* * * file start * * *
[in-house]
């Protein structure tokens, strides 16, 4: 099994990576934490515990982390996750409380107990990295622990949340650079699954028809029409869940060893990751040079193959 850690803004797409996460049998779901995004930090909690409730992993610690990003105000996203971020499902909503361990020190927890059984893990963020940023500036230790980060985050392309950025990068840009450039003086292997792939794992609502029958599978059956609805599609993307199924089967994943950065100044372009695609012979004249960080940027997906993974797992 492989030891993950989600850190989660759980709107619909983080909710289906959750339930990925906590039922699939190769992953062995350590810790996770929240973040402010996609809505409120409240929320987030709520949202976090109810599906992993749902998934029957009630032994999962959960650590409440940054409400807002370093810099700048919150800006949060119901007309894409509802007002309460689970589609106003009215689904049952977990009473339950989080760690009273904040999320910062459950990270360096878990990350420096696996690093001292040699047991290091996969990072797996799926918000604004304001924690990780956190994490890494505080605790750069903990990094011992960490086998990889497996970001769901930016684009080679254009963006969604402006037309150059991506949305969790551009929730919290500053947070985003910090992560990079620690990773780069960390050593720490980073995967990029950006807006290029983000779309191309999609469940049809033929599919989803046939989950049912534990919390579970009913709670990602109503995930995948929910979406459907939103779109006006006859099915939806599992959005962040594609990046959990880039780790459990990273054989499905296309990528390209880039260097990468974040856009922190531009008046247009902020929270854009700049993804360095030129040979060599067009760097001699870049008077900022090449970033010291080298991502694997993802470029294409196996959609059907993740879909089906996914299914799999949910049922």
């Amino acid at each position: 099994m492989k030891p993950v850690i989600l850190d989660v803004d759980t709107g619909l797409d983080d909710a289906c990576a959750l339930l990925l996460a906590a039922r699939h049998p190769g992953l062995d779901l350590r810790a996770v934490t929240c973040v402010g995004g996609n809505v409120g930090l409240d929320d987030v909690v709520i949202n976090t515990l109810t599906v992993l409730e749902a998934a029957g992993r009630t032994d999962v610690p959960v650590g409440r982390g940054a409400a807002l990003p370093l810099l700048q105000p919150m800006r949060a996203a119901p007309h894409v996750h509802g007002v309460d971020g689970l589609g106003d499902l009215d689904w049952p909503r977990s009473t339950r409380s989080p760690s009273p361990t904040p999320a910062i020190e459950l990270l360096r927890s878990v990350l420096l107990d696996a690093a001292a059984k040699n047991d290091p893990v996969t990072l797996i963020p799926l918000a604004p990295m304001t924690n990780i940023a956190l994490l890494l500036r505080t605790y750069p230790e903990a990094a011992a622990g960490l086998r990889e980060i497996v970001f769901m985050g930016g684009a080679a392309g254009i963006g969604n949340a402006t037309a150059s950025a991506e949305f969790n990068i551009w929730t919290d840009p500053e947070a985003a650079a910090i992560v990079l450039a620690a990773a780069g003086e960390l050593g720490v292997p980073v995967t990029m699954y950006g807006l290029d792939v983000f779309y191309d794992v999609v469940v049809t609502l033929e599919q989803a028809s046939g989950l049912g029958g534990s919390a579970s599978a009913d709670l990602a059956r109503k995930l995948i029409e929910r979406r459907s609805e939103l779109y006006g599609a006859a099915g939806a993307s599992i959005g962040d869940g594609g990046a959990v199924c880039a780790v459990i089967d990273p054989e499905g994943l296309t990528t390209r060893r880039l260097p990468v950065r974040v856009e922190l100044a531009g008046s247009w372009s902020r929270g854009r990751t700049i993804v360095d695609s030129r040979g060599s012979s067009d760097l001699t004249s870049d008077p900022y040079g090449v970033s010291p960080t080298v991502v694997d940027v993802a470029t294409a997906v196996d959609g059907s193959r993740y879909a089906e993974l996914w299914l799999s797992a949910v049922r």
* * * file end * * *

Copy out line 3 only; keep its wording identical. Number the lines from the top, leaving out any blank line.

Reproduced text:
């Amino acid at each position: 099994m492989k030891p993950v850690i989600l850190d989660v803004d759980t709107g619909l797409d983080d909710a289906c990576a959750l339930l990925l996460a906590a039922r699939h049998p190769g992953l062995d779901l350590r810790a996770v934490t929240c973040v402010g995004g996609n809505v409120g930090l409240d929320d987030v909690v709520i949202n976090t515990l109810t599906v992993l409730e749902a998934a029957g992993r009630t032994d999962v610690p959960v650590g409440r982390g940054a409400a807002l990003p370093l810099l700048q105000p919150m800006r949060a996203a119901p007309h894409v996750h509802g007002v309460d971020g689970l589609g106003d499902l009215d689904w049952p909503r977990s009473t339950r409380s989080p760690s009273p361990t904040p999320a910062i020190e459950l990270l360096r927890s878990v990350l420096l107990d696996a690093a001292a059984k040699n047991d290091p893990v996969t990072l797996i963020p799926l918000a604004p990295m304001t924690n990780i940023a956190l994490l890494l500036r505080t605790y750069p230790e903990a990094a011992a622990g960490l086998r990889e980060i497996v970001f769901m985050g930016g684009a080679a392309g254009i963006g969604n949340a402006t037309a150059s950025a991506e949305f969790n990068i551009w929730t919290d840009p500053e947070a985003a650079a910090i992560v990079l450039a620690a990773a780069g003086e960390l050593g720490v292997p980073v995967t990029m699954y950006g807006l290029d792939v983000f779309y191309d794992v999609v469940v049809t609502l033929e599919q989803a028809s046939g989950l049912g029958g534990s919390a579970s599978a009913d709670l990602a059956r109503k995930l995948i029409e929910r979406r459907s609805e939103l779109y006006g599609a006859a099915g939806a993307s599992i959005g962040d869940g594609g990046a959990v199924c880039a780790v459990i089967d990273p054989e499905g994943l296309t990528t390209r060893r880039l260097p990468v950065r974040v856009e922190l100044a531009g008046s247009w372009s902020r929270g854009r990751t700049i993804v360095d695609s030129r040979g060599s012979s067009d760097l001699t004249s870049d008077p900022y040079g090449v970033s010291p960080t080298v991502v694997d940027v993802a470029t294409a997906v196996d959609g059907s193959r993740y879909a089906e993974l996914w299914l799999s797992a949910v049922r």